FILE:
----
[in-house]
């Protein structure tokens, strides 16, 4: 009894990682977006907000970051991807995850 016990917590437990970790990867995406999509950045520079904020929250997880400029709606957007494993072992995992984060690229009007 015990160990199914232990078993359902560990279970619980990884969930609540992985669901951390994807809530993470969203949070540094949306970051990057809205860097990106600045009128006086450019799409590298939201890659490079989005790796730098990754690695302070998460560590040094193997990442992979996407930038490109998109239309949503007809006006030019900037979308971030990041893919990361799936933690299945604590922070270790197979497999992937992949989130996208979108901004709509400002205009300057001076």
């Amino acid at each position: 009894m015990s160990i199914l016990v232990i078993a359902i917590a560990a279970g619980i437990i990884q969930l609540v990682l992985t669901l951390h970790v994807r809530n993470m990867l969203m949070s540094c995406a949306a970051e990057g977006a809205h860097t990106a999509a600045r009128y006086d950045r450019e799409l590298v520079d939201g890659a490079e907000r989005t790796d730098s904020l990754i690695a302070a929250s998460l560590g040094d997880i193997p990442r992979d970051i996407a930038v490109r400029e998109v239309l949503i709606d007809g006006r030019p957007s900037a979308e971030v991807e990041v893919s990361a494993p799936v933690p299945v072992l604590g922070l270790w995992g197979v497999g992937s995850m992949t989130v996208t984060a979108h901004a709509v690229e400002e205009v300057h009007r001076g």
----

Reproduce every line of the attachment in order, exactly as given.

[in-house]
């Protein structure tokens, strides 16, 4: 009894990682977006907000970051991807995850 016990917590437990970790990867995406999509950045520079904020929250997880400029709606957007494993072992995992984060690229009007 015990160990199914232990078993359902560990279970619980990884969930609540992985669901951390994807809530993470969203949070540094949306970051990057809205860097990106600045009128006086450019799409590298939201890659490079989005790796730098990754690695302070998460560590040094193997990442992979996407930038490109998109239309949503007809006006030019900037979308971030990041893919990361799936933690299945604590922070270790197979497999992937992949989130996208979108901004709509400002205009300057001076």
């Amino acid at each position: 009894m015990s160990i199914l016990v232990i078993a359902i917590a560990a279970g619980i437990i990884q969930l609540v990682l992985t669901l951390h970790v994807r809530n993470m990867l969203m949070s540094c995406a949306a970051e990057g977006a809205h860097t990106a999509a600045r009128y006086d950045r450019e799409l590298v520079d939201g890659a490079e907000r989005t790796d730098s904020l990754i690695a302070a929250s998460l560590g040094d997880i193997p990442r992979d970051i996407a930038v490109r400029e998109v239309l949503i709606d007809g006006r030019p957007s900037a979308e971030v991807e990041v893919s990361a494993p799936v933690p299945v072992l604590g922070l270790w995992g197979v497999g992937s995850m992949t989130v996208t984060a979108h901004a709509v690229e400002e205009v300057h009007r001076g």